By Jack Tarrant
TOKYO (Reuters) – The Asian Games will be a chance for Japan’s athletes to test their preparations two years out from the Tokyo Olympics but also give officials the opportunity to gain some valuable insight into the organisation of the multi-sport event.
The 2018 Asian Games, albeit on a smaller scale than an Olympics, have included sport climbing and karate on their programme and Tokyo 2020 organisers are keen to see how they function.
“We do think that the Asian Games will definitely be important in the run-up to the Olympic Games Tokyo 2020,” the Japanese Olympic Committee (JOC) said in a recent statement looking ahead to Jakarta.
“We also think that experiencing the atmosphere of the Asian Games will be a positive element for Tokyo 2020. We assume that most of the participating NOCs will send their best athletes.
“Especially for young athletes and athletes of the new additional sports for Tokyo 2020, it will be a good occasion to perform and to compete together as Team Japan.”
The JOC have targeted 30 gold medals at Tokyo 2020, almost twice as many as their record of 16 set when Japan last hosted the Olympics in 1964 and again at Athens 2004.
Despite their desire to see how their athletes are placed two years out from their own Games, the strength of the team varies on a sport-by-sport basis.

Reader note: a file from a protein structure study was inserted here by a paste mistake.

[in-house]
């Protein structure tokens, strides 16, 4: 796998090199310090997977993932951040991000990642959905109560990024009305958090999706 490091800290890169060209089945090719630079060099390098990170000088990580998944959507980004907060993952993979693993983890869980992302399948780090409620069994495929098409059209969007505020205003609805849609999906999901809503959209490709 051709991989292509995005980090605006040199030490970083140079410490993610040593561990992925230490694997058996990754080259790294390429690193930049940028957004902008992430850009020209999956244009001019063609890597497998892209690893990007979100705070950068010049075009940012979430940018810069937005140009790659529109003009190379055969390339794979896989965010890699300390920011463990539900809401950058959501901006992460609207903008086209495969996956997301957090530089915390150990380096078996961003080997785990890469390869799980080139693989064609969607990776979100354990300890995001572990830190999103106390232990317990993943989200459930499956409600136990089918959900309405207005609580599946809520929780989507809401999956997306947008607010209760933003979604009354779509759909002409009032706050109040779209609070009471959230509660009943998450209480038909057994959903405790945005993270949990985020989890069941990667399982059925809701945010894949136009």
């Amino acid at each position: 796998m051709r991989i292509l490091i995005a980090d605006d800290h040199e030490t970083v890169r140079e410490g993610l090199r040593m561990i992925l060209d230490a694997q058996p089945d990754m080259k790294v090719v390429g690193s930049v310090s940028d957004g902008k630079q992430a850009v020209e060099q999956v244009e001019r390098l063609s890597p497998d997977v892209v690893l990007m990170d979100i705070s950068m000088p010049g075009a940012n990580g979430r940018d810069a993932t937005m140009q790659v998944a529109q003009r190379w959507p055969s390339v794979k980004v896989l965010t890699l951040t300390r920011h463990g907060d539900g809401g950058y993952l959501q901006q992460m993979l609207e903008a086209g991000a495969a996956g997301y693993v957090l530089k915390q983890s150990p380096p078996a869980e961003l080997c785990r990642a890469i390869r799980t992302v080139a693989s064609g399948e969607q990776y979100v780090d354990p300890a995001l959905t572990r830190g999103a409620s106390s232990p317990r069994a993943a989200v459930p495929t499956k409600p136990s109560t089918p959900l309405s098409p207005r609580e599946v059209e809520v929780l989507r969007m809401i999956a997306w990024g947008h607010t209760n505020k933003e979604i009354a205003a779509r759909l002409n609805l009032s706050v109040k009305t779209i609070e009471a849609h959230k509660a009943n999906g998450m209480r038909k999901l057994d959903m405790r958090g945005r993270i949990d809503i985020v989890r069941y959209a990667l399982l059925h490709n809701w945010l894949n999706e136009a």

Many of Japan’s top table tennis players, including 15-year-old Tomokazu Harimoto, who is ranked eighth in the world, and Olympic silver medallist Maharu Yoshimura will not be at the Aug.18-Sept. 2 Asiad.
Triple Olympic champion gymnast Kohei Uchimura is also skipping the event to concentrate on the World Championships in October.
Japan have named a strong swimming team led by Olympic medallists Kosuke Hagino and Daiya Seto, straight off the back of hosting the Pan Pacific championships in Tokyo.
After their surprising 4×100 metres relay silver medal at the Rio Olympics and bronze at the world championships last year, all eyes will be on Japan’s sprinters who are looking to build towards 2020 with an Asian Games gold.
The badminton team also has high hopes after winning six medals at the recent world championships in China, with Kento Momota becoming the first Japanese man to win a singles world title.
Momota was only restored to the national team in January having served a suspension for gambling at an illegal casino in Tokyo in 2016.
(Editing by Greg Stutchbury)